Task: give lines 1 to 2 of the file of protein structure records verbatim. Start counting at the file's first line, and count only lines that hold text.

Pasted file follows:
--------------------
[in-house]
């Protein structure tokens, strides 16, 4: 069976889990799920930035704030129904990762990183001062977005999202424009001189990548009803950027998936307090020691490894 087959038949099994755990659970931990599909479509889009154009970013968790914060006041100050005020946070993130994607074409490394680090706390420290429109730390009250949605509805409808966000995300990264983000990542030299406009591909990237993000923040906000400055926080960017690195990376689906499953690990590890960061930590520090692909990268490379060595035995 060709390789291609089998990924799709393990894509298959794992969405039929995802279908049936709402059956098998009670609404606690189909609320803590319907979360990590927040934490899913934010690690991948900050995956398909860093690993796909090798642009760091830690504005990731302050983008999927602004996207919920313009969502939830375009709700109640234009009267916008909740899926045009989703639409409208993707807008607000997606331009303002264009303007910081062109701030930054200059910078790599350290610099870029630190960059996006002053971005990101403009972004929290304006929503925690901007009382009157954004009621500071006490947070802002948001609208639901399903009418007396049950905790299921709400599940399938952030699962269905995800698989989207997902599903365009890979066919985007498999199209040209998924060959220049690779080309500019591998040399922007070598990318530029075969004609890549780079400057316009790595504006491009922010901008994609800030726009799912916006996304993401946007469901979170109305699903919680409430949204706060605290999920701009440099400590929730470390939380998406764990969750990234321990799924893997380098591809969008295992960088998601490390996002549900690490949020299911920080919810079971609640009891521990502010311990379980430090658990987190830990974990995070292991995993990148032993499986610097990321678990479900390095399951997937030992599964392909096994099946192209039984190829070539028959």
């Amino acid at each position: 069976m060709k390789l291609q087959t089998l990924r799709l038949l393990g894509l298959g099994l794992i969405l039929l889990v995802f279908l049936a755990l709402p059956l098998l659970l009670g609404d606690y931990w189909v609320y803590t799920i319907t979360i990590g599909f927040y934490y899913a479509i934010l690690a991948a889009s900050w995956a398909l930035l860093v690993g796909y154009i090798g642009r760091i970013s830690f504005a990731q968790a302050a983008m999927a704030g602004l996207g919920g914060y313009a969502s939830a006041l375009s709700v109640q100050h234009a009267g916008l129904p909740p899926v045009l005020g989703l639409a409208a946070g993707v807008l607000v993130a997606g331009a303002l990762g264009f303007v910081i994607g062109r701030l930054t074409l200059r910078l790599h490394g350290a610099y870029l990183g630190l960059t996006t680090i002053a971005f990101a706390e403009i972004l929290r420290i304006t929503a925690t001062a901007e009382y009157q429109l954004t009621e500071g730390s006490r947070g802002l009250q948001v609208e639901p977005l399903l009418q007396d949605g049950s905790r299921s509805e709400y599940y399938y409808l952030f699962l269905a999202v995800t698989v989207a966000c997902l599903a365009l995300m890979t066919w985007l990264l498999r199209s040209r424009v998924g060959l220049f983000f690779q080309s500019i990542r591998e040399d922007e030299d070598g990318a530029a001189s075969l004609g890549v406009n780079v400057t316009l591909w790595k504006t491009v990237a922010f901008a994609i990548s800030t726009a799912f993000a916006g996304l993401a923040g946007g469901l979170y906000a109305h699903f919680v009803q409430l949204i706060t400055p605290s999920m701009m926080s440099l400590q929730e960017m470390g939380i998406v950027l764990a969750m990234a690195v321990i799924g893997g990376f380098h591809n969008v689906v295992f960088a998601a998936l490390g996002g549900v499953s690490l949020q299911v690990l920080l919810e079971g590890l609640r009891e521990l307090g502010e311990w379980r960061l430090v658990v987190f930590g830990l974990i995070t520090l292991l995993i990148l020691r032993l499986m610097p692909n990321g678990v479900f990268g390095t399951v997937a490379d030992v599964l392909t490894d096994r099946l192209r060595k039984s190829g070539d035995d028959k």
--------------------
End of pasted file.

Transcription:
[in-house]
């Protein structure tokens, strides 16, 4: 069976889990799920930035704030129904990762990183001062977005999202424009001189990548009803950027998936307090020691490894 087959038949099994755990659970931990599909479509889009154009970013968790914060006041100050005020946070993130994607074409490394680090706390420290429109730390009250949605509805409808966000995300990264983000990542030299406009591909990237993000923040906000400055926080960017690195990376689906499953690990590890960061930590520090692909990268490379060595035995 060709390789291609089998990924799709393990894509298959794992969405039929995802279908049936709402059956098998009670609404606690189909609320803590319907979360990590927040934490899913934010690690991948900050995956398909860093690993796909090798642009760091830690504005990731302050983008999927602004996207919920313009969502939830375009709700109640234009009267916008909740899926045009989703639409409208993707807008607000997606331009303002264009303007910081062109701030930054200059910078790599350290610099870029630190960059996006002053971005990101403009972004929290304006929503925690901007009382009157954004009621500071006490947070802002948001609208639901399903009418007396049950905790299921709400599940399938952030699962269905995800698989989207997902599903365009890979066919985007498999199209040209998924060959220049690779080309500019591998040399922007070598990318530029075969004609890549780079400057316009790595504006491009922010901008994609800030726009799912916006996304993401946007469901979170109305699903919680409430949204706060605290999920701009440099400590929730470390939380998406764990969750990234321990799924893997380098591809969008295992960088998601490390996002549900690490949020299911920080919810079971609640009891521990502010311990379980430090658990987190830990974990995070292991995993990148032993499986610097990321678990479900390095399951997937030992599964392909096994099946192209039984190829070539028959």